UMass received a telegram a few days after Nixon’s announcement from the leaders of Students for a Democratic Society (SDS) who were picketing a murder trial related to the Black Panthers, 90 miles away in New Haven, Connecticut. The telegram urged the students of UMass Amherst to join the strike, to join together with the students of the nation with hopes to bring an end to the Vietnam War. The student senate gathered on the night of May 3rd to vote on whether or not to join the National Student Strike. All but one vote was for the strike. On the same night the second floor of the Student Union Building was consumed by students organizing and planning the strike. May 4th began with the cover of The Daily Collegian adorned with a fist, the word strike across it in bold letters. Inside the student paper wrote articles addressing the strike, the student senate vote, and information concerning that faculty and administration backed the strike. Class attendance was at an all time low. Those students and teachers entering classes were greeted with signs and chants urging them to stop and consider the larger picture.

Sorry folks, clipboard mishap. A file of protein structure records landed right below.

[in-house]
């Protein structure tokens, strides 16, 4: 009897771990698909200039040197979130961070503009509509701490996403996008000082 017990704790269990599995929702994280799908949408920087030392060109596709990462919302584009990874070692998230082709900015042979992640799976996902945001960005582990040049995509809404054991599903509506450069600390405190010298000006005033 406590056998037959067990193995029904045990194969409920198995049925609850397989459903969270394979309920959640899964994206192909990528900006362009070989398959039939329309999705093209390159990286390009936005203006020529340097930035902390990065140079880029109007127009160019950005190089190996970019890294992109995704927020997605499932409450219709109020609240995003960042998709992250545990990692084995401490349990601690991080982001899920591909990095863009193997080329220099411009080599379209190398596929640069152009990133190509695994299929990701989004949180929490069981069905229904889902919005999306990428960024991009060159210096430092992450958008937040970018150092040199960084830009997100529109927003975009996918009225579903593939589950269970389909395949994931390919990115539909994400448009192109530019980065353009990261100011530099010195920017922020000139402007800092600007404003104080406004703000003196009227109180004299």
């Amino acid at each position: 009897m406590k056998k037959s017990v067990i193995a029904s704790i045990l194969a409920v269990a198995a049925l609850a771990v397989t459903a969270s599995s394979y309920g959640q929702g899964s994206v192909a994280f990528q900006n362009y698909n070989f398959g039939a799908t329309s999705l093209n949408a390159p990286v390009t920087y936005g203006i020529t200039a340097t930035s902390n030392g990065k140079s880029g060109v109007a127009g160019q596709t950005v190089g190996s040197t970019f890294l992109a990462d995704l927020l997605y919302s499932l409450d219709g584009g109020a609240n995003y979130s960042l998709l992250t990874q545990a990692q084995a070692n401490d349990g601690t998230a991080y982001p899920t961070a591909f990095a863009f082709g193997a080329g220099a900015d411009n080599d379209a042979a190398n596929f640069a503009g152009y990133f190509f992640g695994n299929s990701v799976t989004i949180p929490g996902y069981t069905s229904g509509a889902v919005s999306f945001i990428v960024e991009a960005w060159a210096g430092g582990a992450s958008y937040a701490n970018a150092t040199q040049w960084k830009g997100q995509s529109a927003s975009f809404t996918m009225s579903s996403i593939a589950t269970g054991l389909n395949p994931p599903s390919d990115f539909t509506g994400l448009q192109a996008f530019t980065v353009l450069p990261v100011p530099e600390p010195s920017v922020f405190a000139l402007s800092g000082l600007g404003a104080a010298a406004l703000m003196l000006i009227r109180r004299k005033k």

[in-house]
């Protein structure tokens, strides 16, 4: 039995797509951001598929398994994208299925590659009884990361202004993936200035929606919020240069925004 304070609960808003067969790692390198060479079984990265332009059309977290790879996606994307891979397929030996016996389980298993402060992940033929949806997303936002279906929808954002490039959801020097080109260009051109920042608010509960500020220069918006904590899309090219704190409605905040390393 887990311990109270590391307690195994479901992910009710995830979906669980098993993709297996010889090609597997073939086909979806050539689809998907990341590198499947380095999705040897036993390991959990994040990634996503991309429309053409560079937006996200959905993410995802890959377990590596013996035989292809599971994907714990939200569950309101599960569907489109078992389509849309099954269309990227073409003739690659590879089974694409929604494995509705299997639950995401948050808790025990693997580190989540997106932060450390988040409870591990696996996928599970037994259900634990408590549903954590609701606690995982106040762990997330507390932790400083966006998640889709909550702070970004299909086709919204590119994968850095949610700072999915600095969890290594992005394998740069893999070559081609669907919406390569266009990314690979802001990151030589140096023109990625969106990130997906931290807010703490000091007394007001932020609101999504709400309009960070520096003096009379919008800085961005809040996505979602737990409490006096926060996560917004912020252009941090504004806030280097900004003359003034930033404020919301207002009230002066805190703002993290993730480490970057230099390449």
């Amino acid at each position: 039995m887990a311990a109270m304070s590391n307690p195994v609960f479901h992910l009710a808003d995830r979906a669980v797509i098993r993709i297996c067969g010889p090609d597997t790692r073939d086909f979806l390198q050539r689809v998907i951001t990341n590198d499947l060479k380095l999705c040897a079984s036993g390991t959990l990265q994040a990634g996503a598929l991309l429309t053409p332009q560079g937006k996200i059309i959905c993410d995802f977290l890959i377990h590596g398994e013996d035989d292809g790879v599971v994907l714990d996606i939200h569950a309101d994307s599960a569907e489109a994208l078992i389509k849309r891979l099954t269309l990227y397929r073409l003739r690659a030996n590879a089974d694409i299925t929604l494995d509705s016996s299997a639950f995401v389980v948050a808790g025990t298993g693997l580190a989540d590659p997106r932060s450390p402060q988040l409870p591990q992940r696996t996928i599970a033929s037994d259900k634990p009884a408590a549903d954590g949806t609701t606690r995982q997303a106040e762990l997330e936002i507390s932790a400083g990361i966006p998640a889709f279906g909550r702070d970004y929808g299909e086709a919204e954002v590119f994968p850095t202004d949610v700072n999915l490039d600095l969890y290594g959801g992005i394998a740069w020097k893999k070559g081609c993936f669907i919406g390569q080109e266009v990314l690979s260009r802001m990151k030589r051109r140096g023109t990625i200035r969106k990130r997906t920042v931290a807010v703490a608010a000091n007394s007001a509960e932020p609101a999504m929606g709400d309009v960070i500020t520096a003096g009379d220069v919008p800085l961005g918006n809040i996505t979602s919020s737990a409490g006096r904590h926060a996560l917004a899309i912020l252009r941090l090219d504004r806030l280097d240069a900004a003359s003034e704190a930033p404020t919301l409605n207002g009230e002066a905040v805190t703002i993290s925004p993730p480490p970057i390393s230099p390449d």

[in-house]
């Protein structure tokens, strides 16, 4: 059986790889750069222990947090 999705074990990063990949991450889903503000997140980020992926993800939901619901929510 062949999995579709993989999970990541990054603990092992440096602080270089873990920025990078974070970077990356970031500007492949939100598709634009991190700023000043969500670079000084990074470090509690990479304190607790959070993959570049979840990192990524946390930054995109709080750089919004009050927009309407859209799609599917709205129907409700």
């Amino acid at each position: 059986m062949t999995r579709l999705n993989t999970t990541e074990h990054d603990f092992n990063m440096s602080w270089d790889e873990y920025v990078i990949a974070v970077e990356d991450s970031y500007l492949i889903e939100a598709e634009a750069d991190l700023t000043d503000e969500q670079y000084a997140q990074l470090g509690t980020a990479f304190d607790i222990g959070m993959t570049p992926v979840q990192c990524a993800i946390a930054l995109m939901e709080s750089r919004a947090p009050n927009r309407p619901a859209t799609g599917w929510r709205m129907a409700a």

On the day that UMass campus decided to strike, students stood along side hundreds of others across the nation, including Kent State University in Ohio. On May 4th the National Guard was present on Kent State’s campus due to Kent’s history of aggressive protesting. The National Guard shot into a crowd of student protesters; four of the university’s students were shot and killed on that day. The protesters were striving for the end of the Vietnam War in the same fashion as millions of other college students. Only one student killed was actually participating in the demonstration, a fact that motivated all those who once hesitated to speak up and take a stand.